Please Note: The Gardens of Sunshine Hollow are not supported by any City, County, State or Federal money. We are entirely dependent on Admission Fees, Plant sales and Gift Shop Sales. Your admission fee, purchases and donations make it possible for us to continue to create and maintain the Gardens.
Sunshine Hollow and the Gardens have been a work in progress for over 30 years. The Gardens are the life's work of Dave and Vicki Rhyne and have resulted from years of planning, planting and mostly just hard work to transform a wilderness into a wonderful garden. The property was purchased in 1973. No one had lived on the property since the forties and it was a wilderness without a road or any other improvement. The Hollow is now the home of Dave and Vicki Rhyne. It has been in a constant state of change as roads, trails, lakes, shrubs, and flower beds have been added over the years. In 1984 when they began collecting and growing daylilies and Hosta a new era began. Their fascination with these perennials would soon grow into a collection of over 1000 named daylily cultivars and seedlings along with dozens of varieties of Hosta. The great improvements and expansion of the Gardens required for hosting the tour for the American Hemerocallis Society's National Convention in 1995 brought the Gardens to a new stage in their development and inspired the Rhynes to want to do even more. Since 1995, the installation of new flower beds, new trails, new memorial and honorary gardens, the addition of new perennial themes such as Dahlias, Cannas, Iris and many others plus complimenting these plants with thousands of annuals, hanging baskets and planters has brought the Garden to its new level. This new philosophy incorporates the vision of a garden that is in color from Spring to Frost and beyond. The Gardens display many all time favorite perennial groups along with new and exciting annuals and perennials. Plant sales at the Gardens are important for supporting its maintenance and expansion. Sunshine Hollow Gardens is still and will always be a work in progress........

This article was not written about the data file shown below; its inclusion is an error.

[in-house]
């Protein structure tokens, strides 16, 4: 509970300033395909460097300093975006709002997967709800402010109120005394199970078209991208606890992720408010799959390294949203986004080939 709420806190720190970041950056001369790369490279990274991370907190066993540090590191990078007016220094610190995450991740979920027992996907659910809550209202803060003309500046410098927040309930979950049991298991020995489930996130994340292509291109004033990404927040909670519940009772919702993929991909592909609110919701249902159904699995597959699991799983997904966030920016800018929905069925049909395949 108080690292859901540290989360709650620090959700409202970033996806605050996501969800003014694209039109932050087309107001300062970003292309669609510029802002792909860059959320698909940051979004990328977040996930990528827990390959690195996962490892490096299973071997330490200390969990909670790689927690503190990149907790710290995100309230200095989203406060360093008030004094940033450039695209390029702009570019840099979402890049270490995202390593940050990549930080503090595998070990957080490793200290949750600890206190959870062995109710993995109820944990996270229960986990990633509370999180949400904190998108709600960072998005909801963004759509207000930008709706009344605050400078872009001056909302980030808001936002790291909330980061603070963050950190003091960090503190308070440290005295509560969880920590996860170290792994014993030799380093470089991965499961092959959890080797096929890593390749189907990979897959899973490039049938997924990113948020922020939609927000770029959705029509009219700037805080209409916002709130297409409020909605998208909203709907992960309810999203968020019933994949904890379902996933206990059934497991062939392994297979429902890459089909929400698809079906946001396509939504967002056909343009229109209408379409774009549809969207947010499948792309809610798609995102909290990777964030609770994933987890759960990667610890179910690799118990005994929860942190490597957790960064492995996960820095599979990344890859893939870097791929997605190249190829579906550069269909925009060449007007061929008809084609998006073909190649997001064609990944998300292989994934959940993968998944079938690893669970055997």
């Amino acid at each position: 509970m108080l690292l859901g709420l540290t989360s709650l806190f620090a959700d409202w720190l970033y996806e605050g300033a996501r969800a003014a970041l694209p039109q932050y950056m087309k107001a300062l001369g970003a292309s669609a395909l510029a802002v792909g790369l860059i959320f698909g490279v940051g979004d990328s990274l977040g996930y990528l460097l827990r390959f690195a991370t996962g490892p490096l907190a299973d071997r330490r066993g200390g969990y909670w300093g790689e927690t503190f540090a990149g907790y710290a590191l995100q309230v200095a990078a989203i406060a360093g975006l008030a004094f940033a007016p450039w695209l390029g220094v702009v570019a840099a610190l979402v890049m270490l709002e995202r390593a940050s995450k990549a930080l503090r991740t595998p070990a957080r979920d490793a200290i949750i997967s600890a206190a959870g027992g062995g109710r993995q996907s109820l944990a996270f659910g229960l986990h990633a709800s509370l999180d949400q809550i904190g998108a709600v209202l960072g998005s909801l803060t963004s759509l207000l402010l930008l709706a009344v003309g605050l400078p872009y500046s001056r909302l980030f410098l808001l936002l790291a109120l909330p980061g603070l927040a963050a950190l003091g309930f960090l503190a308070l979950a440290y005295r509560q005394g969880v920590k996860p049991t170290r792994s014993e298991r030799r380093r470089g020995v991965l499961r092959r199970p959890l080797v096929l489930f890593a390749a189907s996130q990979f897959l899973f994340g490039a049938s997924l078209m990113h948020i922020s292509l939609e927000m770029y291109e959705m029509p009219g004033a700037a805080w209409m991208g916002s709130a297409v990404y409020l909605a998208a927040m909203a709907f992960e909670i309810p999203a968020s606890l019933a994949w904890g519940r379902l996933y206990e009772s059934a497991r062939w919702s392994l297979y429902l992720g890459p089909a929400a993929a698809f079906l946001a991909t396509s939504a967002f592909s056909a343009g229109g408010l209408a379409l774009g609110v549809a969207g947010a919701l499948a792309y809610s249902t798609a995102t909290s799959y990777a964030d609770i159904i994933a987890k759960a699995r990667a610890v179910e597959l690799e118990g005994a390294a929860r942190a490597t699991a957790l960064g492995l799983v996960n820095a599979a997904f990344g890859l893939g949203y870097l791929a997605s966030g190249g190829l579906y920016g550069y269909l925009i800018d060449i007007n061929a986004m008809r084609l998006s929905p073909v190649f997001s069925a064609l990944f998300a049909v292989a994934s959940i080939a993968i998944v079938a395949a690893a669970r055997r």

Gardening at Heart....The Beginnings
Dave Rhyne, a Maryville, Tennessee native, had been an avid gardener since he owned his first home with a garden spot. Being a frequent reader of "How to Books" and with some experience gained from his father and grandfather he quickly learned the art of growing things. Being a graduate of Duke Forestry School, a Forester for 22 years and designing and developing fifty miles of hiking trails for Bowater Paper Company didn't hurt either. In 1967 and 1968 after living near Washington, D.C. for two years while in the U. S. Army and then in the "suburbs" for a few more he wanted a place where he wouldn't have to look at or worry about what his neighbors did. When the "Hollow" was purchased in 1973 no one had lived there since the 1940's and it was a wilderness without a road or any other improvement. The Cherokee Indians were removed from this area of Tennessee in the early 1800's. Beginning in the early 1900's the site was inhabited by residents who had no car, no phone, no electricity, and no plumbing with only a road that was passable by wagon. The family had enough garden ground to grow their own food, a few cows to forage in the forest and enough corn to make their own whiskey. From what we can gather, they spent most of their time doing a little farming, making music and judging from the Moonshine Still sites on the place selling a little corn liquor on the side. When Dave first began working on the "Hollow" in the winter of 1973, he concentrated on getting a one half mile driveway built into his future home site, then the following year the dam was built for a two acre spring fed lake. In 1975 came a home and vegetable garden. To do this he cleared about three acres in the center of the "Hollow". This area later became the core of the "Gardens". His first garden plot was amended over the years with sand, chicken litter, pine bark and sawdust until the clay soil became almost loamy and would grow just about anything from prize tomatoes to fresh asparagus and grapes or beautiful Roses.
A Meeting of the Heart